This project is the brainchild of myself and my fellow editors Hillary Dodge and Josh Viola. The cover art was created by the award-winning artist Aaron Lovett, who will also be completing original interior art for the individual stories as well. Shadow Atlas: Dark Landscapes of the Americas is scheduled to be published in October 2021 by Hex Publishers. And yes, there will be an open call for authors and poets interested in submitting. (More about that later.)

From the very beginning, we decided that this was not going to be a conventional anthology. We were steadfast in reserving spots for an open submission call. We knew we wanted a strong representation of dark poetry alongside short fiction. And we were determined to have a table of contents dominated by women, BIPOC, LGBTQ+, and other marginalized and underrepresented voices.

When sending out invitations for Shadow Atlas, we were able to bring together authors and poets from various subgenres existing under the umbrella of speculative fiction to create a unique discourse examining the American continents through a multi-faceted lens. It’s truly been a remarkable experience to see the ways this diversity adds to the exploration of these lands and all they encompass. Interspersed throughout the anthology, nonfiction “field notes” bring in additional narratives focused on location-based cryptids, haunted sightings, lost cities, mysterious forces, and the layered textuality of peoples past and present.

Our current list of confirmed contributors includes Mario Acevedo,
Kay Chronister, Sara Cleto & Brittany Warman (The Carterhaugh School of Folklore and the Fantastic), Sean Eads, Warren Hammond, Angie Hodapp, Gwendolyn Kiste, Josh Malerman, Lee Murray, Annie Neugebauer, Cynthia Pelayo, Gerardo Horacio Porcayo, Sarah Read, Julia Rios, Betty Rocksteady, Angela Yuriko Smith, Christina Sng, Jeanne C. Stein, Tim Waggoner, Stephanie M. Wytovich, Mercedes M. Yardley, Jane Yolen, E. Lily Yu, and Alvaro Zinos-Amaro.

Pretty cool, isn’t it?

The open call will be held from June 21 to June 27, 2021. Anything sent BEFORE or AFTER these dates will be deleted unread. If you want to get a jump start on your submission, here is a bit about the theme:

Shadow Atlas: Dark Landscapes of the Americas will be a collection of dark tales intrinsically rooted in the places from which they’ve sprung. We seek haunting and folkloric tales where setting is character and landscape is an essential part of the story. We want stories that draw from the wellspring of cultural destinations and local folklore in their shaping – most especially, stories that are tied to a specific and concrete location. This can include places that never existed, or those with connections created by the author, but they must take place in South America. Original tales, mash-ups, and new takes on known folkloric elements/cryptids/legends are all welcome.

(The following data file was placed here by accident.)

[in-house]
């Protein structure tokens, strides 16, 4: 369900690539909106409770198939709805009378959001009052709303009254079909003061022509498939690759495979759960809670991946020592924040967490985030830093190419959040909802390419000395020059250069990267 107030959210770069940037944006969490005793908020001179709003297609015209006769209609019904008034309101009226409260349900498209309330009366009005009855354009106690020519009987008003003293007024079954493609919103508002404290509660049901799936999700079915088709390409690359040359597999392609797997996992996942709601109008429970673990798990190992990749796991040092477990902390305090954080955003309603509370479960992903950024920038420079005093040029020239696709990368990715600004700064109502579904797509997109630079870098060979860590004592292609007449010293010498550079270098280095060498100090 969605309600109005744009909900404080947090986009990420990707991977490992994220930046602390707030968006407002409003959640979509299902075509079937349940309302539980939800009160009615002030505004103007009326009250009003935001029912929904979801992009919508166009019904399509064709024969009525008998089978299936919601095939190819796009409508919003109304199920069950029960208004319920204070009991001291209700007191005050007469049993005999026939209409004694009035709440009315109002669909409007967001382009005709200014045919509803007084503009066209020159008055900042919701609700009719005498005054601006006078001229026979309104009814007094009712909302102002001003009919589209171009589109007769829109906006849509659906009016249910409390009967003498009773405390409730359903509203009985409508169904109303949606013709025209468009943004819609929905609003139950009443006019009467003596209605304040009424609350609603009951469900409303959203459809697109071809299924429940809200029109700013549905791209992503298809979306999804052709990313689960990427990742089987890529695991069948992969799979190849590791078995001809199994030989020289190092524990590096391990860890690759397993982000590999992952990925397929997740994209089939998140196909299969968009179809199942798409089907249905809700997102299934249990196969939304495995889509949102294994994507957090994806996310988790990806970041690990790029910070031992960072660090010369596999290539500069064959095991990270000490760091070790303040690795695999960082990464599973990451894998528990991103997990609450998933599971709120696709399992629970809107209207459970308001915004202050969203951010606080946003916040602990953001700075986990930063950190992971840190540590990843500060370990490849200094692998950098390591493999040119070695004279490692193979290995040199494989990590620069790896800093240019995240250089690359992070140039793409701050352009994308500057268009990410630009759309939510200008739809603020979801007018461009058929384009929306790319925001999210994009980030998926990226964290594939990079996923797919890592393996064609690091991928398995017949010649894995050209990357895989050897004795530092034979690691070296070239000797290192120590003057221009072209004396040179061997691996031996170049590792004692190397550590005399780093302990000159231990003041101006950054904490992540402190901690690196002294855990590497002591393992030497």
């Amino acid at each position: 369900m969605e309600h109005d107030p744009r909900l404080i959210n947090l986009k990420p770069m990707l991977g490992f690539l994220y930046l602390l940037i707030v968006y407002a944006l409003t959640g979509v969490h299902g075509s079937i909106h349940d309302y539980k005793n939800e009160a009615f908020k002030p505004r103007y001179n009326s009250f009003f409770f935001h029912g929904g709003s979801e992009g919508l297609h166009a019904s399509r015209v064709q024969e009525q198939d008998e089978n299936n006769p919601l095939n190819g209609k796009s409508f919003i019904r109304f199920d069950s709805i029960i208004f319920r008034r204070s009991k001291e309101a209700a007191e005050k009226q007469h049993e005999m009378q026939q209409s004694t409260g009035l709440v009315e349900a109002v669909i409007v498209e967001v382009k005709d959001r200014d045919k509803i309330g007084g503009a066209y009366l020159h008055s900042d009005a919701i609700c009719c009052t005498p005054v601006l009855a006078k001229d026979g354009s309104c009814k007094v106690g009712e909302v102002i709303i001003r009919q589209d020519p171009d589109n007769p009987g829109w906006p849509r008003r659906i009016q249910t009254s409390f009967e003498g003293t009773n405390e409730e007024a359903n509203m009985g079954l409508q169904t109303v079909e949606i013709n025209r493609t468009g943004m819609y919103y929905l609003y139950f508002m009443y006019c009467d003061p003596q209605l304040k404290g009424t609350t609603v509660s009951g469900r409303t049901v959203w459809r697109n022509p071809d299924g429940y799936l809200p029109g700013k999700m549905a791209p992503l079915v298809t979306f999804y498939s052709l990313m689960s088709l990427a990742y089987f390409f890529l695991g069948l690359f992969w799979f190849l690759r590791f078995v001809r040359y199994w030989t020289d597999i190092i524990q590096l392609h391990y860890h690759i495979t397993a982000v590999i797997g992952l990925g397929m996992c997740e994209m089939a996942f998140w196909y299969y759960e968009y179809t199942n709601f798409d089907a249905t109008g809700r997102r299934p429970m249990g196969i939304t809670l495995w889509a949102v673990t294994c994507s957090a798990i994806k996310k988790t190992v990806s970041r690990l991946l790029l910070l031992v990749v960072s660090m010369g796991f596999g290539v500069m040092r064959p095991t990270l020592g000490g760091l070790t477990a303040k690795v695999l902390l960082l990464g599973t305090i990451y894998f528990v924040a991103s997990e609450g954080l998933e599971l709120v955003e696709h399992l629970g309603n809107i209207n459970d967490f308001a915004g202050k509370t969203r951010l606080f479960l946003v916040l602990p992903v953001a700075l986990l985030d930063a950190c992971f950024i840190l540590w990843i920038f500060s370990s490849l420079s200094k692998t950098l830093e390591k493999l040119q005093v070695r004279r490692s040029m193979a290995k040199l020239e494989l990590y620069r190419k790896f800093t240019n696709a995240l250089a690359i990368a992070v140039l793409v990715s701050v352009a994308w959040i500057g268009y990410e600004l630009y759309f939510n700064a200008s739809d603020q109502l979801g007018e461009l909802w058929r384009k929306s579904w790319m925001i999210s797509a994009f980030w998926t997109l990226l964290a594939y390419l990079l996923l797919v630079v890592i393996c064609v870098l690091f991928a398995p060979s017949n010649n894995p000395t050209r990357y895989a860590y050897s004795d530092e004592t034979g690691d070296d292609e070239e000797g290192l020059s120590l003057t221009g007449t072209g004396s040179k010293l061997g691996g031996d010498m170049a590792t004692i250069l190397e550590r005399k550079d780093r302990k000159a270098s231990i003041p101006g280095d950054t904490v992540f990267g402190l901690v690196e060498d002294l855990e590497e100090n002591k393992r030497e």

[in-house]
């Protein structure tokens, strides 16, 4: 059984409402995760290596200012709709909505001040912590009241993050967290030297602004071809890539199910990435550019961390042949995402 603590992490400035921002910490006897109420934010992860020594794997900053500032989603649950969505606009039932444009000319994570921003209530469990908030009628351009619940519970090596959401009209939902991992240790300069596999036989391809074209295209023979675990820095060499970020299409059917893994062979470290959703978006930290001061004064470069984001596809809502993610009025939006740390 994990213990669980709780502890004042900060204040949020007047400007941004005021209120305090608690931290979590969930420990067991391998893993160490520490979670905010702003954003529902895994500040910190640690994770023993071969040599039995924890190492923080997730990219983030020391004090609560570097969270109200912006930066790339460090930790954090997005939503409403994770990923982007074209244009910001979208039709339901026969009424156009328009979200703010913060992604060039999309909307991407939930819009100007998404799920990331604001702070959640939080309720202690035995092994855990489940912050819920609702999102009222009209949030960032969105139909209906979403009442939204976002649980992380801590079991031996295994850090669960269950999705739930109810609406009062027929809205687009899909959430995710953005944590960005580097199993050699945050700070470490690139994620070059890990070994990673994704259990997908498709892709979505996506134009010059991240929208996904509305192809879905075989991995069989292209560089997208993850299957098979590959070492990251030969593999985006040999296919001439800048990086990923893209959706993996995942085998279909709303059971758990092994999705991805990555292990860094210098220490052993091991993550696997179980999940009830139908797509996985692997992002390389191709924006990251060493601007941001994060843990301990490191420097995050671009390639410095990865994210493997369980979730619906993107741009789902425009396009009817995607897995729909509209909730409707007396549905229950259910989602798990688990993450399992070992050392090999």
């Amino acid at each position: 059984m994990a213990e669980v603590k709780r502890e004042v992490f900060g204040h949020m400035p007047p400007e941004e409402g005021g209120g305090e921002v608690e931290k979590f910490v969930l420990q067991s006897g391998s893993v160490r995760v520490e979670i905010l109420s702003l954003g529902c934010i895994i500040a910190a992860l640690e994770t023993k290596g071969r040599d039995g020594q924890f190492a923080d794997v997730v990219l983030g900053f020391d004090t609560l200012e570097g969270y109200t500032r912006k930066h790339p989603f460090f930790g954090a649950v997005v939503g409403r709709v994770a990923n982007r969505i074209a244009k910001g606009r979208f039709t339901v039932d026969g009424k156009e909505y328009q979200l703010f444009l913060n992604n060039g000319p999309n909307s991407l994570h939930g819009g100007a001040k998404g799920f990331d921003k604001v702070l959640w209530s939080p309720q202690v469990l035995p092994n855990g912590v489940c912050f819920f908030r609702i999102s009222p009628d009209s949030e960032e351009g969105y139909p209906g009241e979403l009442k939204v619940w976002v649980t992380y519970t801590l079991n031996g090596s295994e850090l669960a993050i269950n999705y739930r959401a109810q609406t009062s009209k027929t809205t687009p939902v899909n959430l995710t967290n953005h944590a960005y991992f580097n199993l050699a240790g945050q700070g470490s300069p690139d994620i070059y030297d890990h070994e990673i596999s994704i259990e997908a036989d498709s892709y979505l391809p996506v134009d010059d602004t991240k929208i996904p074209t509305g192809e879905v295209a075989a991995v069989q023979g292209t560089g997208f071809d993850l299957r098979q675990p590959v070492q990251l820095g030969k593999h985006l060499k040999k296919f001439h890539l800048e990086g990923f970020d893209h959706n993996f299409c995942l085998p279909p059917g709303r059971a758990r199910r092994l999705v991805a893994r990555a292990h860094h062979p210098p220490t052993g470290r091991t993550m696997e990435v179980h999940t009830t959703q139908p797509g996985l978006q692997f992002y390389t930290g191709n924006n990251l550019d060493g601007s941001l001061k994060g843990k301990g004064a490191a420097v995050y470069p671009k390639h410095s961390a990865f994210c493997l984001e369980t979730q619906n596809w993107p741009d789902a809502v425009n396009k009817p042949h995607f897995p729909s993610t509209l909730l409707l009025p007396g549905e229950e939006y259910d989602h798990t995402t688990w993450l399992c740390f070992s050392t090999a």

There is an old saying that wisdom sits in places. Open an atlas across the Americas, and you will soon discover this knowledge hidden in fragments of shared memory marked on maps. The ancient peoples knew which areas to avoid, which spirits to appease. Later, invasive superstitions from far-flung countries seeded into the landscape. In order to survive, newcomers learned the cautionary tales and secret lore linked to the terrain. But not all paid heed to superstitions. These are their stories, each tale a new entry in the field guide to dark landscapes. From folk to urban horror, tell us about the places that leave their mark on the human psyche, those that resonate deep inside and leave something behind in return.

Shadow Atlas Submissions

We are seeking short stories exclusively set in South America.

We are seeking poetry set in the CaribbeanCentral AmericaMexico, and South America.

Payment: $250 for short fiction; $25 for poetry
Rights: Exclusive rights for 18 months after publication
Length: 2500 to 3000 words for short fiction; up to 35 lines for poetry
Submission Period: June 21 to June 27, 2021
Expected Release Date: October 2021
No reprints, multiple or simultaneous subs

Use classic Shunn formatting. Send as an attachment in doc or docx. In the subject line, put “Shadow Atlas,” the name of your story or poem, and author name. Example: Shadow Atlas – Story/Poem Title – Author Name.

Please send submissions to Include a short bio.

Everything submitted outside of the open call dates will be deleted.

We will be posting links to our featured authors, updates on our progress, and tidbits and tips on Hex Publishers’ social media platforms. Stay tuned!